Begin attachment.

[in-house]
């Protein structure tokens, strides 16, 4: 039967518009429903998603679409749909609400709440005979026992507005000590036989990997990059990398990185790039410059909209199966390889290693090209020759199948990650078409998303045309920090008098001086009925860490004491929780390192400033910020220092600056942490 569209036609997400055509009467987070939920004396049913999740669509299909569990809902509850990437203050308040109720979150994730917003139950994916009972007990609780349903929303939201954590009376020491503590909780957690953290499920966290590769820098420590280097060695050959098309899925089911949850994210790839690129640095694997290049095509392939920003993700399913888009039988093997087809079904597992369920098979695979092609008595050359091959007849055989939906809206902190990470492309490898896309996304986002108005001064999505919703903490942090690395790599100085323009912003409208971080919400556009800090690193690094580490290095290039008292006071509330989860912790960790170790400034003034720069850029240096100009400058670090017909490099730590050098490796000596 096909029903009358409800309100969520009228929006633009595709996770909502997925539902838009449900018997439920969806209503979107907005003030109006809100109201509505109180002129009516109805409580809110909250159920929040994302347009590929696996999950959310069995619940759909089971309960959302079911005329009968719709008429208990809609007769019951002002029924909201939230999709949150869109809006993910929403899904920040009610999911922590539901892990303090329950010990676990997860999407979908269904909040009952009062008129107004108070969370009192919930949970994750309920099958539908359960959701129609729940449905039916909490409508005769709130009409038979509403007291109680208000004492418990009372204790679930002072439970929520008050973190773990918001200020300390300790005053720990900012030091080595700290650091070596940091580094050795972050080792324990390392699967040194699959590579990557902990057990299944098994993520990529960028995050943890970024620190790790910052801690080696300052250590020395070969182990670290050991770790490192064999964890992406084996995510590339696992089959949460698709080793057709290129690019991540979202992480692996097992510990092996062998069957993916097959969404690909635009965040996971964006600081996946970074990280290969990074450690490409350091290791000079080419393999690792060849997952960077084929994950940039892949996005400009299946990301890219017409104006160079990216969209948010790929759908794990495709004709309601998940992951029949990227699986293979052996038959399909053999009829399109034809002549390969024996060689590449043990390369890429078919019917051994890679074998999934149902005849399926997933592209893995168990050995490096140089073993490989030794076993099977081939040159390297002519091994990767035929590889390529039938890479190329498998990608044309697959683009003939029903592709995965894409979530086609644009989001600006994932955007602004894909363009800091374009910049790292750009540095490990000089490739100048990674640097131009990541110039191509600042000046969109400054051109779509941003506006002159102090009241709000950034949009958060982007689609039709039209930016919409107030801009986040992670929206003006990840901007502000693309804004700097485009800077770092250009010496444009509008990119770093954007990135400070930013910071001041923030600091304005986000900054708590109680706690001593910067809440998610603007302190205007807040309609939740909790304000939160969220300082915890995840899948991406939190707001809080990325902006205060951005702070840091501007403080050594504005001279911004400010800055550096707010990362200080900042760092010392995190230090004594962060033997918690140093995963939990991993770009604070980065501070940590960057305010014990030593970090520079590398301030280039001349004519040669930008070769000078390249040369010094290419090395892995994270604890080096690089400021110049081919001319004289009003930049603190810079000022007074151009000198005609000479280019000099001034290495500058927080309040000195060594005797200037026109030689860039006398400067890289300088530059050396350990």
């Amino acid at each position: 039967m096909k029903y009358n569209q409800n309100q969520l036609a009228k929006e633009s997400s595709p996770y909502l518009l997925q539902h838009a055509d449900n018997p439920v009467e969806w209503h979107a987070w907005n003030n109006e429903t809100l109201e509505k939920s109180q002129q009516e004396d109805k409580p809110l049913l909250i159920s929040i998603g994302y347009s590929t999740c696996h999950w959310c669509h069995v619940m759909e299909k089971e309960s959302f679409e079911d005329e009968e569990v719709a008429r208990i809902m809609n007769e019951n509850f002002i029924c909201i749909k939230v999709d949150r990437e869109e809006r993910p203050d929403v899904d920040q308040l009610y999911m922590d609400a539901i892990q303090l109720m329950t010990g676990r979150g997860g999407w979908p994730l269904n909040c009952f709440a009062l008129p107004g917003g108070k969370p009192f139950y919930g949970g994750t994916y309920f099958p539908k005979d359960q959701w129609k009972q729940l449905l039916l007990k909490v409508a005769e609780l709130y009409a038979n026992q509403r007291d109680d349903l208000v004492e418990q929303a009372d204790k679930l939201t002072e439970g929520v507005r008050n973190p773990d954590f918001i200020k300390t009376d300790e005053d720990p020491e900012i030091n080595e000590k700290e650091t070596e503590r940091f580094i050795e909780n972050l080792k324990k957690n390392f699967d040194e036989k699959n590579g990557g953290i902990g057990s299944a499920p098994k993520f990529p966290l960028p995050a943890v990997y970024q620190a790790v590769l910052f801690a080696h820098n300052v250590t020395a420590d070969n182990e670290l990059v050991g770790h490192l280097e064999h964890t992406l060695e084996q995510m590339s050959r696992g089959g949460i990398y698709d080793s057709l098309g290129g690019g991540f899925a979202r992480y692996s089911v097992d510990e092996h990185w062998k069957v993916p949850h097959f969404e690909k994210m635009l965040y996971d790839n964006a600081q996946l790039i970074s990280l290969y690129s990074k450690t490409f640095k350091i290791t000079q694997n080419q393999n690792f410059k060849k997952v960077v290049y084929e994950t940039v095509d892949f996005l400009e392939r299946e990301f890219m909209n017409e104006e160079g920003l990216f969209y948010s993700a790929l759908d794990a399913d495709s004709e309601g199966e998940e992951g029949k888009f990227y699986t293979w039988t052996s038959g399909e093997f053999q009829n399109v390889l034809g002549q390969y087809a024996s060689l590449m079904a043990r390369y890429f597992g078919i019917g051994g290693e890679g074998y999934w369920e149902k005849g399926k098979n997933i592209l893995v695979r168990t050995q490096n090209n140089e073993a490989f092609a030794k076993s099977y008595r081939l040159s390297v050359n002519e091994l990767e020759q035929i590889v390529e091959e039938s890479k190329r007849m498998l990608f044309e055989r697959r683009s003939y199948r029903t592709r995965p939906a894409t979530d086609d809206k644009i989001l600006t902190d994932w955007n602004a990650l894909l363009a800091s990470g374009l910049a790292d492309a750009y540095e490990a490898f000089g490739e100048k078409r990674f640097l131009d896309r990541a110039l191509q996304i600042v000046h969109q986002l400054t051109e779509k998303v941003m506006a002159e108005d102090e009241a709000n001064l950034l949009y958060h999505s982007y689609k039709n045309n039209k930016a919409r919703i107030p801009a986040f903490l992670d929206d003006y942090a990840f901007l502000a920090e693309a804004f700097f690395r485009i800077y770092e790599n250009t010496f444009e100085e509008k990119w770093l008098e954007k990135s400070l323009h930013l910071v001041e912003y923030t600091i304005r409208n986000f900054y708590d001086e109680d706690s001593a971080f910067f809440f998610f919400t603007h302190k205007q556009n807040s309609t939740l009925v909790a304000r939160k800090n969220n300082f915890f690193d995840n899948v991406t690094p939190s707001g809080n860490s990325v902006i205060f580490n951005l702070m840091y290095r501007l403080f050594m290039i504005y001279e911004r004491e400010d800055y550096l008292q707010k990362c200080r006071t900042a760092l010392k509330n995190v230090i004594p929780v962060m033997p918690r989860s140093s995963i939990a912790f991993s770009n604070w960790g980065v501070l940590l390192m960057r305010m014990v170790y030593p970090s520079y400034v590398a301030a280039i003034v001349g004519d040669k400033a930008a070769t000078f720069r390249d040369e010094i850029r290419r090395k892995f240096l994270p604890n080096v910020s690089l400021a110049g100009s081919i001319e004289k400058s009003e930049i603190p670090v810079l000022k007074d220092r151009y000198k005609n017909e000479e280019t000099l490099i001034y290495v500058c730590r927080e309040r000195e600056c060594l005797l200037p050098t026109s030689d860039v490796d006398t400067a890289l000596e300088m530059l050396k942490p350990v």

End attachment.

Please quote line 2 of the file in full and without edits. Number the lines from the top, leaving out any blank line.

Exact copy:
């Protein structure tokens, strides 16, 4: 039967518009429903998603679409749909609400709440005979026992507005000590036989990997990059990398990185790039410059909209199966390889290693090209020759199948990650078409998303045309920090008098001086009925860490004491929780390192400033910020220092600056942490 569209036609997400055509009467987070939920004396049913999740669509299909569990809902509850990437203050308040109720979150994730917003139950994916009972007990609780349903929303939201954590009376020491503590909780957690953290499920966290590769820098420590280097060695050959098309899925089911949850994210790839690129640095694997290049095509392939920003993700399913888009039988093997087809079904597992369920098979695979092609008595050359091959007849055989939906809206902190990470492309490898896309996304986002108005001064999505919703903490942090690395790599100085323009912003409208971080919400556009800090690193690094580490290095290039008292006071509330989860912790960790170790400034003034720069850029240096100009400058670090017909490099730590050098490796000596 096909029903009358409800309100969520009228929006633009595709996770909502997925539902838009449900018997439920969806209503979107907005003030109006809100109201509505109180002129009516109805409580809110909250159920929040994302347009590929696996999950959310069995619940759909089971309960959302079911005329009968719709008429208990809609007769019951002002029924909201939230999709949150869109809006993910929403899904920040009610999911922590539901892990303090329950010990676990997860999407979908269904909040009952009062008129107004108070969370009192919930949970994750309920099958539908359960959701129609729940449905039916909490409508005769709130009409038979509403007291109680208000004492418990009372204790679930002072439970929520008050973190773990918001200020300390300790005053720990900012030091080595700290650091070596940091580094050795972050080792324990390392699967040194699959590579990557902990057990299944098994993520990529960028995050943890970024620190790790910052801690080696300052250590020395070969182990670290050991770790490192064999964890992406084996995510590339696992089959949460698709080793057709290129690019991540979202992480692996097992510990092996062998069957993916097959969404690909635009965040996971964006600081996946970074990280290969990074450690490409350091290791000079080419393999690792060849997952960077084929994950940039892949996005400009299946990301890219017409104006160079990216969209948010790929759908794990495709004709309601998940992951029949990227699986293979052996038959399909053999009829399109034809002549390969024996060689590449043990390369890429078919019917051994890679074998999934149902005849399926997933592209893995168990050995490096140089073993490989030794076993099977081939040159390297002519091994990767035929590889390529039938890479190329498998990608044309697959683009003939029903592709995965894409979530086609644009989001600006994932955007602004894909363009800091374009910049790292750009540095490990000089490739100048990674640097131009990541110039191509600042000046969109400054051109779509941003506006002159102090009241709000950034949009958060982007689609039709039209930016919409107030801009986040992670929206003006990840901007502000693309804004700097485009800077770092250009010496444009509008990119770093954007990135400070930013910071001041923030600091304005986000900054708590109680706690001593910067809440998610603007302190205007807040309609939740909790304000939160969220300082915890995840899948991406939190707001809080990325902006205060951005702070840091501007403080050594504005001279911004400010800055550096707010990362200080900042760092010392995190230090004594962060033997918690140093995963939990991993770009604070980065501070940590960057305010014990030593970090520079590398301030280039001349004519040669930008070769000078390249040369010094290419090395892995994270604890080096690089400021110049081919001319004289009003930049603190810079000022007074151009000198005609000479280019000099001034290495500058927080309040000195060594005797200037026109030689860039006398400067890289300088530059050396350990």